CAPE TOWN – The off-season is usually dominated by transfer talk with regard to players, but coaches are just as much in the spotlight.
Already, SuperSport United’s poaching of Eric Tinkler has garnered headlines – and Cape Town City, never to be left behind, responded with the high-profile capture of Benni McCarthy as their new man in charge.
But it’s a scenario that couldn’t be better for the PSL. In the long run, City’s decision to offer an untried coach an opportunity will have wider, mostly positive repercussions for football in South Africa. For far too long, the PSL has been a financial haven for a raft of coaches who, season after season, change clubs as regularly as their underwear. When clubs are doing badly, and in need of a new coach, all that happens is that the same old names are recycled. In essence, it offers nothing new to the game.
The tactical freshness that Tinkler ushered in at City alerted clubs to what’s possible with something new and different. City have now added to that with the untried McCarthy, while Platinum Stars have also just appointed another new face in Englishman Peter Butler as their new coach. Fresh faces, fresh ideas, new voices, new styles, new challenges – all of that can only be good for a PSL in desperate need of an injection of novel methods and techniques, and contemporary interpretations of the modern game.
McCarthy, when unveiled as the new City coach last week, spoke frankly about his coaching ambitions. He gave some insight into a few of the coaches he played under, like Co Adriaanse, Louis van Gaal, Morten Olsen and Jose Mourinho, highlighting some of their strengths and weaknesses. Above all, though, he emphasised that he doesn’t want to emulate or mimic any of them. What he wants to do is “steal a bit from all of them” and then forge his own unique coaching style.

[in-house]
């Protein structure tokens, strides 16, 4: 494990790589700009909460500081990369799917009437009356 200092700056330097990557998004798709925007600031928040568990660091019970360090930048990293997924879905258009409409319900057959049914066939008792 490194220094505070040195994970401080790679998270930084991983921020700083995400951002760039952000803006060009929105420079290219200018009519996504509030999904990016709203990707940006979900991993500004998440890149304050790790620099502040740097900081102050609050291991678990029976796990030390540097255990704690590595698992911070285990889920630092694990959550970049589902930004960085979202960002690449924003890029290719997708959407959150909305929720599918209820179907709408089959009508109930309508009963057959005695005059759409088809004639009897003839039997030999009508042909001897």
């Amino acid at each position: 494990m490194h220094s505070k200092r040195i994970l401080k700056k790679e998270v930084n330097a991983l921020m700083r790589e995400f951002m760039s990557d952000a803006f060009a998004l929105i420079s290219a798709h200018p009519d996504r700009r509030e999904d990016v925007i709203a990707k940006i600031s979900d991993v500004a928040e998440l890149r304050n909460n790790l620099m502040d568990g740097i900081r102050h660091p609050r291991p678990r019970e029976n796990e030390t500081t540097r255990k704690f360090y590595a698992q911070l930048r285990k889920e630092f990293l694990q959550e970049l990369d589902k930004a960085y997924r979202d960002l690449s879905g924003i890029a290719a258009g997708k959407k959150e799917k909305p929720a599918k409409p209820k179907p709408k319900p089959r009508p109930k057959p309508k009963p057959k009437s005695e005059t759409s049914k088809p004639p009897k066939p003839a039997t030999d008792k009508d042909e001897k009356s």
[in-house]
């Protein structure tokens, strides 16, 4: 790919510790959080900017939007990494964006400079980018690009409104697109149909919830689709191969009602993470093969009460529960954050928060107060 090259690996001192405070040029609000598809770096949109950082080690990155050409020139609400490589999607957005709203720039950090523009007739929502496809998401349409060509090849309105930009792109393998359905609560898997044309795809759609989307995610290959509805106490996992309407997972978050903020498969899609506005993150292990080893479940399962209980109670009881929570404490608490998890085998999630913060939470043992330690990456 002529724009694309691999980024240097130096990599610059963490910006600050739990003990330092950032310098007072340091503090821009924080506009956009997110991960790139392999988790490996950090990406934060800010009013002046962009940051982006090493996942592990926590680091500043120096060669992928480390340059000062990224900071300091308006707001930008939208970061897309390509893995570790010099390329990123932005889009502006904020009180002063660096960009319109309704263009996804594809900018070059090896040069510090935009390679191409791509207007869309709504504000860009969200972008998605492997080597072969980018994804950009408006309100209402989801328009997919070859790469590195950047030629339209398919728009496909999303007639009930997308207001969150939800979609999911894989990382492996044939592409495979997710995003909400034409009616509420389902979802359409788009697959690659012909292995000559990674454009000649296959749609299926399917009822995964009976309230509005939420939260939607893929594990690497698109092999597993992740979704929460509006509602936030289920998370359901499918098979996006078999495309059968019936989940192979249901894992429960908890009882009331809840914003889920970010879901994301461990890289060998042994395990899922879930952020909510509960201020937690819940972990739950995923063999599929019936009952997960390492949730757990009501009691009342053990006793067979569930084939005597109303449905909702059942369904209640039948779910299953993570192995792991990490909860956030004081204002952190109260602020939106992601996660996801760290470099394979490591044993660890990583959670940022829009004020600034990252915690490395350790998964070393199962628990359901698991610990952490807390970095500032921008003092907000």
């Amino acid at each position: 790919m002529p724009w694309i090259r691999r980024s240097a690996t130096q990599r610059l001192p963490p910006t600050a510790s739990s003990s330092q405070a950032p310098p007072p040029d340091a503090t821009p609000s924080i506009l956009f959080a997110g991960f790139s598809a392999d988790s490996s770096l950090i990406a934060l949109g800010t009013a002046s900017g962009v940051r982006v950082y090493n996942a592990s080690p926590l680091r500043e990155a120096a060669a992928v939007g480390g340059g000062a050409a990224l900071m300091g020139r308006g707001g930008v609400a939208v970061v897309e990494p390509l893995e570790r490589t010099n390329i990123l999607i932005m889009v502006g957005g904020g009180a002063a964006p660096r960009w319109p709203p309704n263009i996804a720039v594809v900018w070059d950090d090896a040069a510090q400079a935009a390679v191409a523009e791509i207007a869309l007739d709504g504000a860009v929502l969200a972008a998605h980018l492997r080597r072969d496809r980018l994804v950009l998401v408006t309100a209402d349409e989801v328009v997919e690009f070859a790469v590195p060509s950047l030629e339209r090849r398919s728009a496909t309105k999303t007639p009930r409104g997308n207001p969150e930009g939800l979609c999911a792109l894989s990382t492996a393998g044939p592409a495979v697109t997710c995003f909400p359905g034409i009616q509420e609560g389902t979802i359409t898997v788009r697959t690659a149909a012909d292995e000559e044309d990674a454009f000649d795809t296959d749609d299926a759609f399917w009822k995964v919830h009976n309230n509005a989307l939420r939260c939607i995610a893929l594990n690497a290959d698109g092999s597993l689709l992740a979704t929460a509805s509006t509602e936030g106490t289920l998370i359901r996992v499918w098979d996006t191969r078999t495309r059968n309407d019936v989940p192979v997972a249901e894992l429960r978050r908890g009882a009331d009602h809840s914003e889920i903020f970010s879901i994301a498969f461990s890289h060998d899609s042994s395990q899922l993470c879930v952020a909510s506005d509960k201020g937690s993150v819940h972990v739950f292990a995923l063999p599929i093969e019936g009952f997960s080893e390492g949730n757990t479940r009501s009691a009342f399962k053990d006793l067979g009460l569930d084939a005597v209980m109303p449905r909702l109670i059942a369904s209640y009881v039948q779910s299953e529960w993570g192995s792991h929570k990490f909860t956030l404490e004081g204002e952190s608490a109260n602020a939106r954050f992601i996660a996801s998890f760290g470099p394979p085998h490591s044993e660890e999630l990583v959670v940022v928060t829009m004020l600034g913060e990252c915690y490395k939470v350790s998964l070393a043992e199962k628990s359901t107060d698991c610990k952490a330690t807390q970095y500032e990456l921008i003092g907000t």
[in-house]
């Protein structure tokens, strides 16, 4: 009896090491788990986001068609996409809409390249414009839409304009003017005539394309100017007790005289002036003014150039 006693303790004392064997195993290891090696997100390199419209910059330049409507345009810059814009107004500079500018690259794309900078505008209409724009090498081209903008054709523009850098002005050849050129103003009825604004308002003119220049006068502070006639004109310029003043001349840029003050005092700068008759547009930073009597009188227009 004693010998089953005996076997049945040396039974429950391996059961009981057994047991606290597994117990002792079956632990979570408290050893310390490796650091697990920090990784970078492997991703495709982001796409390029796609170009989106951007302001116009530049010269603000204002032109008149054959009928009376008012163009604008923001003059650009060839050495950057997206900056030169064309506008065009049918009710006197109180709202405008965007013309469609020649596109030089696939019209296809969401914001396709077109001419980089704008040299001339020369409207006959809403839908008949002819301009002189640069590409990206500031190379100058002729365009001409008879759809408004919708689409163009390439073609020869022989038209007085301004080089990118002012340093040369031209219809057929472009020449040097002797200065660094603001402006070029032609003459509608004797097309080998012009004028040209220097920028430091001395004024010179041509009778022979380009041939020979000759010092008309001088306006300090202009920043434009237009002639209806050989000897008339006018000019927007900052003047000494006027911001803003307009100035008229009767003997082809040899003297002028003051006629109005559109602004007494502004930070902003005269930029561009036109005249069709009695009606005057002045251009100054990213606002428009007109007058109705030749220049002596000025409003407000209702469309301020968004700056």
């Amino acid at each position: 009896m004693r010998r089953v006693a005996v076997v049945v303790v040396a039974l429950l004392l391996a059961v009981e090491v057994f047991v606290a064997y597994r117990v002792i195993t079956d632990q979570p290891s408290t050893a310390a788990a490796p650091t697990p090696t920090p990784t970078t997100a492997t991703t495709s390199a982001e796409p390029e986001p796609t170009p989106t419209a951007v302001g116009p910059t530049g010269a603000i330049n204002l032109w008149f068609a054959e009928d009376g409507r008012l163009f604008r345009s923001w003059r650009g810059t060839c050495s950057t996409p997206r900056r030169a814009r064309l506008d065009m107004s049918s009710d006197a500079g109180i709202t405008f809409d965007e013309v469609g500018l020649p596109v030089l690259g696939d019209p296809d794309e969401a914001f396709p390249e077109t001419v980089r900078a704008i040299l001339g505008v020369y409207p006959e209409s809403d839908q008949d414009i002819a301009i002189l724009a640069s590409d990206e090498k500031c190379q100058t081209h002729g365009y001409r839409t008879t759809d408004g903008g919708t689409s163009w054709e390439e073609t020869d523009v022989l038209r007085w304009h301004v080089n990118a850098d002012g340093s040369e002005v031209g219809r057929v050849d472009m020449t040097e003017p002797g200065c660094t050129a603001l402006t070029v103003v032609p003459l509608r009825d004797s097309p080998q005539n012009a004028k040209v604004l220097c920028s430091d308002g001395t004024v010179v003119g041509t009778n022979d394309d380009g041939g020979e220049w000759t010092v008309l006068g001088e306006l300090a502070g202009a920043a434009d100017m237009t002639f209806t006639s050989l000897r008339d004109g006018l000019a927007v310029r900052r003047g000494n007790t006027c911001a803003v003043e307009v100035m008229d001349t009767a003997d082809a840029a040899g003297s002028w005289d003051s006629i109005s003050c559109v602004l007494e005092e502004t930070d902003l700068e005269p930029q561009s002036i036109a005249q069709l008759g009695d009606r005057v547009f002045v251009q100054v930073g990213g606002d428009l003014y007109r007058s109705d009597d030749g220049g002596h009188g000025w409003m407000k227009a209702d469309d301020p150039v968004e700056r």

At the same time as McCarthy’s nostalgic arrival back in his home town, I was reading an interesting article in the Guardian newspaper about charismatic former Wigan, Hull City and Fulham midfielder Jimmy Bullard and his foray into coaching at little-known non-league club Leatherhead.
“I was always intrigued by management and I wish I could turn the clock back and pick the brains of each of my managers,” says Bullard. “As a player you can be very selfish You can be in your own bubble, whereas being a manager you have to be constantly thinking about others, a whole group of people, including players, coaches, assistants and more.”
And, in the same way, that McCarthy has been able to look back and pick the brains of his former coaches, I thought I’d do the same from my days at Santos. Billy Anderson was a special mentor, capable of bringing out the best in players; Boebie Solomons, a great coach, but not the best man-manager; Sergio dos Santos, a superb motivator and a great tactician; Duncan Crowie, an inspirational leader who could drag players higher through the sheer force of his magnetic personality.
Those are but a few examples, but there’s a lesson in that for former players who want to succeed as coaches. There is no room for ego, there is no room for individuality. Football is a team sport and, as a coach, it’s about creating an environment within which the entire unit feels comfortable, and knows that everybody is part of the whole. Every contribution, big or small, contributes to the success that benefits the team.
Watching Tinker at work at City last season was a real eye-opener in this regard. The former Bafana Bafana midfielder’s work at the Cape club was extraordinary, especially in how he instilled the philosophy of the team. No doubt, this season coming, McCarthy has big, big shoes to fill. Let’s see.